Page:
Sonderegger takes an interesting and potentially controversial line with her work: beghinning from de Deo Uno. Her work may lay claim, however, to being the most Biblically informed account of the One God – God’s oneness is couched firmly within the freedom of God and a rejection of idolatry as seen within ancient Israel’s life.
The method here is profoundly apophatic – God’s oneness, for Sonderegger, is always seen in contrast to the created, visible idol. In fact, the contrast to the visible or the created serves as a way to highlight the absolute qualitative distinction between the being of God and the being of everything else:
‘Radical oneness, radical uniqueness, demands thought beyond any class, any universal, any likeness. This is an annhilating concreteness.’ (p. 25)
Sonderegger develops this theme in conversation with Aquinas – where we see that God doesn’t belong to oneness or any kind of genus or concept – the conclusion is drawn that oneness isn’t an attribute of God, but rather God’s oneness just is His being:
‘Now, God is His existence. His essence and existence are One, and God is therefore the Necessary Being. Just this is what it means for God to have “life in Himself.” God’s reality is then utterly unique. God’s oneness does not add to His unique reality; it is not “a number” nor an addition or “accident” to His reality. Rather, Unicity just is His being.God does not “share being” with all that is, nor is He supreme among them. God is real, utterly and perfectly and ineffably real.’ (p. 34)
Sonderegger next treats God’s omnipresence and develops an account of divine hiddenness:
‘…the principle lesson of these repeated movements upward, beyond the earth into the heavens, is not to disclose that God is there and not here, not in one place and so absent in another, but rather that in virtue of His invisible habitation, the Lord’s modal Reality as the Hidden one is compatible with His earthly presence among his creatures.’ (p.67)
Sonderegger shortly after turns to what she calls ‘theological compatibilism’, which is a major part of her doctrine of divine hiddenness. In her reading of Exodus 3:1-8, she notes some major metaphysical and epistemological themes, which can be summarized roughly as (1) God is compatible with his creatures and (2) ‘God is known a se in our words turned towards Him’ (p. 86):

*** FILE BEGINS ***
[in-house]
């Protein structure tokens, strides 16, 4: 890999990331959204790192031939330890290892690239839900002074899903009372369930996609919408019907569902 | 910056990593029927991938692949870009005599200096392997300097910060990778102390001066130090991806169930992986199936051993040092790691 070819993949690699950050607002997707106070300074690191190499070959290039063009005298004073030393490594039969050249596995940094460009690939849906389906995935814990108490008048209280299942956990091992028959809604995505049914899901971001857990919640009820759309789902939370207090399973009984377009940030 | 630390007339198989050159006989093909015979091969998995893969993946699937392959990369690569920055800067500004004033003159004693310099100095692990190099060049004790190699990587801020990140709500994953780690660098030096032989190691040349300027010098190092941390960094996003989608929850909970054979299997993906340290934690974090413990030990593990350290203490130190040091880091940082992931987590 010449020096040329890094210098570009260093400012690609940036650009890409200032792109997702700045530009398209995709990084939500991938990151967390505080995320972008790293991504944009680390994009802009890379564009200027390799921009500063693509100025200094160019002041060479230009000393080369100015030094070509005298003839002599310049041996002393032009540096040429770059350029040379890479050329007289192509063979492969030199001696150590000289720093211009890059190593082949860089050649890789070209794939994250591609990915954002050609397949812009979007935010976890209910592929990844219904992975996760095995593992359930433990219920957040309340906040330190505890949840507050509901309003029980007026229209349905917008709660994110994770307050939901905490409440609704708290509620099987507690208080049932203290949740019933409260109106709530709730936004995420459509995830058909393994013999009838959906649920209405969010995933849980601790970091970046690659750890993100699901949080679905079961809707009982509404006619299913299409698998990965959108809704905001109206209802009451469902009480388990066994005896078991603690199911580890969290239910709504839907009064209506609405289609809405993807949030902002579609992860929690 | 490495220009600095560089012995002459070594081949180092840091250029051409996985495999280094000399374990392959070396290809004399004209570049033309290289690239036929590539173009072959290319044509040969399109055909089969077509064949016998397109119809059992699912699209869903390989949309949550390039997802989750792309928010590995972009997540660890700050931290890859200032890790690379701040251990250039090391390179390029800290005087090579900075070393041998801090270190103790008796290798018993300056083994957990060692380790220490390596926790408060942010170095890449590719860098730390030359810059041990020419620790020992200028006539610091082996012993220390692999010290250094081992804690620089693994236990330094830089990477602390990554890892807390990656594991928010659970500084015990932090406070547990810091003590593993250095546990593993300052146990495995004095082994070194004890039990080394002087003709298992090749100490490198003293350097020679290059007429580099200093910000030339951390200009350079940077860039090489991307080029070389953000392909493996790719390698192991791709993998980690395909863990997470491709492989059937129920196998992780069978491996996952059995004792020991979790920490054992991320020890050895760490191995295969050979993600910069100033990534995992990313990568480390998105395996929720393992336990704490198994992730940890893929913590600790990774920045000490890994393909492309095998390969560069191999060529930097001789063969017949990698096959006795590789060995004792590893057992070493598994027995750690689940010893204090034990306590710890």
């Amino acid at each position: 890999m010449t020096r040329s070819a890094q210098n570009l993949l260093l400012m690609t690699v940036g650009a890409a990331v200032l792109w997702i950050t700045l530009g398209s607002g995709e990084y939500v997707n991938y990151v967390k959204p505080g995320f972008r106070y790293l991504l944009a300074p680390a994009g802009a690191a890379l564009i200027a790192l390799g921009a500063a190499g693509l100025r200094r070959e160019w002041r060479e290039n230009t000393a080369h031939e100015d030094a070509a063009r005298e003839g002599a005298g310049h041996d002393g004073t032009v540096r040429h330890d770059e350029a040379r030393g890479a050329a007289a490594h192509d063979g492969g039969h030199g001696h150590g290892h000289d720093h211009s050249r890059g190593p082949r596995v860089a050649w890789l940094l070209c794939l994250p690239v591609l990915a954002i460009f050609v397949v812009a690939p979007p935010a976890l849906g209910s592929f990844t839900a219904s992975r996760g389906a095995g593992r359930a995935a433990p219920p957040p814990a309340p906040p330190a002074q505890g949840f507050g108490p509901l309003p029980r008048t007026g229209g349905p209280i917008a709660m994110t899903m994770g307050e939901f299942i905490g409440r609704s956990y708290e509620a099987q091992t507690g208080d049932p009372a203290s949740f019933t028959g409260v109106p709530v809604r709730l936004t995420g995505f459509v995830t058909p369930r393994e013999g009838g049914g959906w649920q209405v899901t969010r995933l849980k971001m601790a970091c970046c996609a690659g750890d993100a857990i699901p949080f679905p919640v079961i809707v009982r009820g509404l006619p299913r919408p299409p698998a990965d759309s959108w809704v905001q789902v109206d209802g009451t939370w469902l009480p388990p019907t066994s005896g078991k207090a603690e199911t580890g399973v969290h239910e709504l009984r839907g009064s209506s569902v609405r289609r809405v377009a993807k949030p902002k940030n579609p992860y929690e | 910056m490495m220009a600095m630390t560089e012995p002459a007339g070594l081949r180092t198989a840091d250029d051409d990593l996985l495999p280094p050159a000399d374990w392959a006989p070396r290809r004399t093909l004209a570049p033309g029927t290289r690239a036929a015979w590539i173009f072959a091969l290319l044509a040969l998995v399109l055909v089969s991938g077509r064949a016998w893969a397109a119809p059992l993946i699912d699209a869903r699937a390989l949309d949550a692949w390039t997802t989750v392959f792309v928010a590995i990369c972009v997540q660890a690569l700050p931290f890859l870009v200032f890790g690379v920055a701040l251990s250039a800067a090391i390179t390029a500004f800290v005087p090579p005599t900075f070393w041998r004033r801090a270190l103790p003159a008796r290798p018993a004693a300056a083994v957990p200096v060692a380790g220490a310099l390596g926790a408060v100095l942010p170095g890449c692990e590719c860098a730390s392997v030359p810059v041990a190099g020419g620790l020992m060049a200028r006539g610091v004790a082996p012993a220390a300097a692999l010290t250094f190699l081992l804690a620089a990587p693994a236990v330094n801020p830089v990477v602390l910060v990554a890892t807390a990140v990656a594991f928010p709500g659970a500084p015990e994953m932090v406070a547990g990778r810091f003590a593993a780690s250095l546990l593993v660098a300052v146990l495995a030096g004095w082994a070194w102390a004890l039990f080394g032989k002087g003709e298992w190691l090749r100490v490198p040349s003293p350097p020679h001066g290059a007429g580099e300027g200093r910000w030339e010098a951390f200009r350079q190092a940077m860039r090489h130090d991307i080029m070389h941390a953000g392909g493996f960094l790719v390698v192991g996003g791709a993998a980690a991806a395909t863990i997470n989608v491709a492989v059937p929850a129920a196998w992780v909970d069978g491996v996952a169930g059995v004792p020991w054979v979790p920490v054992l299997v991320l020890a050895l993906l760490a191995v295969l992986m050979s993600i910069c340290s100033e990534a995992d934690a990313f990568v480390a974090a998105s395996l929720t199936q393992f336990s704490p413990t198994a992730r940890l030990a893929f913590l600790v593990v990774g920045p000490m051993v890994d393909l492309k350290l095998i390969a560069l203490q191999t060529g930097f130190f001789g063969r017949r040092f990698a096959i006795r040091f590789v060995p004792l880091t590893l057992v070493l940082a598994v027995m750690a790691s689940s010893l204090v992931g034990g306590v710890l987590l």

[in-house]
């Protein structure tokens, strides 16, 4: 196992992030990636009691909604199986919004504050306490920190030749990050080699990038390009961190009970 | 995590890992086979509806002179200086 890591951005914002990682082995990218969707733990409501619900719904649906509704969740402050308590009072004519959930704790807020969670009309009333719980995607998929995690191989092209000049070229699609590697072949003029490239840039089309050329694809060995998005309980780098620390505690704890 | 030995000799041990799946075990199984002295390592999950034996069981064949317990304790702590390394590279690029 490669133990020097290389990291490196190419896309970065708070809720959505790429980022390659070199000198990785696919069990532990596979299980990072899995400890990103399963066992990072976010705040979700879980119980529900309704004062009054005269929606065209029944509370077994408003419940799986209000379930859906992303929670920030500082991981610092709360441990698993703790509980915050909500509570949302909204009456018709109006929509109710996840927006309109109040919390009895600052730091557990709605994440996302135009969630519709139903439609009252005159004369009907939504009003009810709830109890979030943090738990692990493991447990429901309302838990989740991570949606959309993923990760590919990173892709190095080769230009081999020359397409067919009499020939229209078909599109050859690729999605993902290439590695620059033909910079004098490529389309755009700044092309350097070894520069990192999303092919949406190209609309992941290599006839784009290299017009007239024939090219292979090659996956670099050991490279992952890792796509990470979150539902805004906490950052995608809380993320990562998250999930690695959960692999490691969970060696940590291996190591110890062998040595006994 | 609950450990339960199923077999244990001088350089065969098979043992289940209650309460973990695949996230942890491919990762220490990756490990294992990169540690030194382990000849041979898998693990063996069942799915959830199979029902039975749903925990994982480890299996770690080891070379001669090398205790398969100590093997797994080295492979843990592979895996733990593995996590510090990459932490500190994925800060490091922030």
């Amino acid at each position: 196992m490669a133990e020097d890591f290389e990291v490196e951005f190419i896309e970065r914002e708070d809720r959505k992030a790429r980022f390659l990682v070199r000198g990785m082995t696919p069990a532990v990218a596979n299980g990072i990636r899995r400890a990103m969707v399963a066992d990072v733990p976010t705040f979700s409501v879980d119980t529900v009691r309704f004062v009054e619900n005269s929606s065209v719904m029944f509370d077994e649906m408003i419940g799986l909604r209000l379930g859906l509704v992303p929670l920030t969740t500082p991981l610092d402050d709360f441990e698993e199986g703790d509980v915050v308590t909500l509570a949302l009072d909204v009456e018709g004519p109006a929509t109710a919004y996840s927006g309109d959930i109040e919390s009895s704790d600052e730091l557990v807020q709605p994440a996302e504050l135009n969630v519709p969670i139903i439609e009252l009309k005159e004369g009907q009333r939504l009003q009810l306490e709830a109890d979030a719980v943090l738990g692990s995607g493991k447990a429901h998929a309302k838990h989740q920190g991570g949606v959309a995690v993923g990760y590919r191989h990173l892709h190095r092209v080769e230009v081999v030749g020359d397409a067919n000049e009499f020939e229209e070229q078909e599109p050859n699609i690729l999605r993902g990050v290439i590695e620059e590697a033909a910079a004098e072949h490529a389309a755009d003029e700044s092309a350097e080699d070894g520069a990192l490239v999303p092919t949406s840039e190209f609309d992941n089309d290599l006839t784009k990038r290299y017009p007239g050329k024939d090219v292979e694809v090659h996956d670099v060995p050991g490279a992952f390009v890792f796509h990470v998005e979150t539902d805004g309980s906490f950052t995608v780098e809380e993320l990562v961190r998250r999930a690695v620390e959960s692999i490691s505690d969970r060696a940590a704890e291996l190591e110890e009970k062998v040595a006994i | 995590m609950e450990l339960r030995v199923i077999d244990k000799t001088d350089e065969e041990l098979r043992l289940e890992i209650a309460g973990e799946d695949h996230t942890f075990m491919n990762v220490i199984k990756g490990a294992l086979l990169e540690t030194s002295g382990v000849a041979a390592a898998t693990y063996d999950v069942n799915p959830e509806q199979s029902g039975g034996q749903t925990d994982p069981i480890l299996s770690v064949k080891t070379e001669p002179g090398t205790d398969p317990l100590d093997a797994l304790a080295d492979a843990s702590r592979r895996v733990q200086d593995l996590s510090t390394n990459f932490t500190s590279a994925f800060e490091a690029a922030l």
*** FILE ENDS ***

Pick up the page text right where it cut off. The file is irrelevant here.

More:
‘The Lord God can Himself dwell with creatures. and the creature endure, abide, speak. Note what follows. When the burning bush is placed in the center of dogmatics, every other doctrine radiates its light: the cosmos is phosperic, Light bearing. God’s Presence – His Omnipresence – is compatible with nature, with human history, with human flesh, with bread and wine and water and oil, with the saints, militant and at rest. God Himself! Exodus makes it plain that the Reality of God is present in the fiery bush, not simply a divine effect or sign or “energy”.’ (p. 81)
Perhaps most interesting so far is Sonderegger’s position on divine predication, which is neither strictly analogical, univocal, or Barthian but rather affirms that our words can, and do, refer to God – even going so far as to say that our words are (gasp) instrinsically fitting to refer to God:
‘Now, for my part, I say that there is indeed a fittingness, intrinsic to the creaturely word, that allows our language to reach out and lay hold of its Divine Object: just this is the “negative” Attribute”, most especially, the Attribute of Divine Hiddenness and Invisibility. Now we do not expect too much of these negative terms. They point; they glimpse; they say in ordinary and rough-and-ready way the exceeding Mystery and Dark Light of Almighty God, his Nearness as the Unseen One. Or to echo Barth’s own idiom more closely: Divine Invisibility is revealed to us in Holy Scripture. But it is not in virtue of its being revealed – and only that – that the words Hidden and Invisible aptly draw near to the one, formless, and Unique God. It is indeed that the Lord wills that His very own Reality is compatible with our naming him; he makes the creature a fit home for himself. But God is the “most liberal giver”, as Thomas Aquinas famously says, and He has set up for Himself a temple, a house, in the land of creaturely words; He gives us this gift and settles there.’ (p. 105)
These are a few of the more interesting points Sonderegger makes within the first third or so of the book (which is about how far I am). There is a lot here – a lot – and I’ve not even skimmed the surface. A lot could be said about her methodology – explicitly defying Kantian strictures, for example, or refusing to start from christological principles – and no doubt a lot will, both here and in the wider theo-blogging world. But for now, these are a few of the choice parts of the book. More to come.